Knowledgebase: Technical Support > FAQ's
What is Trace Route and how to perform it?
Posted by Yousef Ibrahim, Last modified by Diana Alkouni on 14 September 2020 01:09 PM

 is a command which can show you the path a packet of information takes from your computer to one you specify. It will list all the routers it passes through until it reaches its destination, or fails to and is discarded. In addition to this, it will tell you how long each 'hop' from router to router takes.

In Windows, select Start > Programs > Accessories > Command Prompt. or go to Start > Run > Type cmd. This will give you a window like the one below.

Enter the word tracert, followed by a space, then the domain name. eg: tracert 178.**.***.*** (IPAddress) or tracert (Website), then press Enter.

The following is a successful traceroute from a home computer in Jordan to in USA

Firstly it tells you that it's tracing the route to, tells you the IP address of that domain, and what the maximum number of hubs will be before it times out.

Also it gives information about each router it passes through on the way to its destination.

  • 1 is the internet gateway on the network this traceroute was done from (A fiber line in this case)
  • 2 is the IP address of the destination (Shows because we are doing a trace route for a website URL)
  • 3 is the network
  • 4 Is also
    The rest are all routers on the ISP network (the domain that is the internet gateway out of Jordan) except of 19

And finally, 19 is the network that hosts

Each of the 3 columns are a response from that router, and how long it took (each hop is tested 3 times). For example, in line 2, the first try took 107ms (107 milliseconds), the second took 143 ms, and the third took 188ms.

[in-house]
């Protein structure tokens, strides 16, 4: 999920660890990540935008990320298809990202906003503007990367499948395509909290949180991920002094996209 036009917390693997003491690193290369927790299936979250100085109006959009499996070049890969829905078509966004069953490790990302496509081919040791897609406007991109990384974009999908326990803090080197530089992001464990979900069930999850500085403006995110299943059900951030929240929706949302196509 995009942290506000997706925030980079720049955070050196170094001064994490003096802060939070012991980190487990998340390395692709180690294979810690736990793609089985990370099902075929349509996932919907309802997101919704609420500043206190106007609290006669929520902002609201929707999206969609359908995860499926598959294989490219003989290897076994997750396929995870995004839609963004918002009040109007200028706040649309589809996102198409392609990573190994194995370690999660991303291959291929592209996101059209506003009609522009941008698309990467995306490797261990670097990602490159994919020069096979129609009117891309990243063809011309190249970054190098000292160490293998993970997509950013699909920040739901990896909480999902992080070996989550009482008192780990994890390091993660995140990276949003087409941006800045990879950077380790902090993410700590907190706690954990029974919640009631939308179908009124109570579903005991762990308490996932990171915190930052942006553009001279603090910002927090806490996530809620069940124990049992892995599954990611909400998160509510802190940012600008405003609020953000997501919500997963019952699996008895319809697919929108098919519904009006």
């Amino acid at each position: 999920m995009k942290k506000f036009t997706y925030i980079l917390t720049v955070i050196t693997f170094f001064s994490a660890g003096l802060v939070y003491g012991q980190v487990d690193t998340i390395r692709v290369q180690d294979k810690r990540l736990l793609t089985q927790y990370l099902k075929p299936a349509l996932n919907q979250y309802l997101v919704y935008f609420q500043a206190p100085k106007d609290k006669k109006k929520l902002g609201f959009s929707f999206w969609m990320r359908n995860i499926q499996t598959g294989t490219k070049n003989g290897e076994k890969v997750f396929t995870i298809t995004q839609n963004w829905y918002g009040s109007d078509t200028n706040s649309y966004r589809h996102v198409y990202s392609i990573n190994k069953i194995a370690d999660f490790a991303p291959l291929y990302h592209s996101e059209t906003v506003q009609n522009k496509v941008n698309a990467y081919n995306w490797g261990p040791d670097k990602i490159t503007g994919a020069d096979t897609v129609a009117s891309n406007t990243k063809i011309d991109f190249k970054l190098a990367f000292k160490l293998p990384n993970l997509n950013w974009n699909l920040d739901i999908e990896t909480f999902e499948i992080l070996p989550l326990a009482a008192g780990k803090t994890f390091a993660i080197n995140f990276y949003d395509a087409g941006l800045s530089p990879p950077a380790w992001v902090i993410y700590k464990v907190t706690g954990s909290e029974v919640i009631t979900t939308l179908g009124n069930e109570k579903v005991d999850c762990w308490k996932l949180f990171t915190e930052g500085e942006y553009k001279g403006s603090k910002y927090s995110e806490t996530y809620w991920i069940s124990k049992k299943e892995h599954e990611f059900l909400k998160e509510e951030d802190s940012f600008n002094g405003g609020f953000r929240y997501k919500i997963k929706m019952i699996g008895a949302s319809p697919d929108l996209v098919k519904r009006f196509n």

Note: If a star * shows, it means that the request could not reach the destination.

This is extremely useful when trying to find out why a website is unreachable, as you will be able to see where the connection fails. If you have a website hosted somewhere, it would be a good idea to do a traceroute to it when it is working, so that when it fails, you can do another traceroute to it (which will probably time out if the website is unreachable) and compare them.
Be aware though, that it will probably take a different route each time, but the networks it passes through will generally be very similar. 

If the example above had continued to time out after line 9, you could suspect that was the problem, and not
If it timed out after line 1, you would know there was a problem connecting to your ISP (in this case you would not be able to access anything on the internet).

It is generally recommended that if you have a website that is unreachable, you should use both the traceroute and ping commands before you contact your ISP to complain. More often than not, there will be nothing to your ISP or hosting company can do about it.


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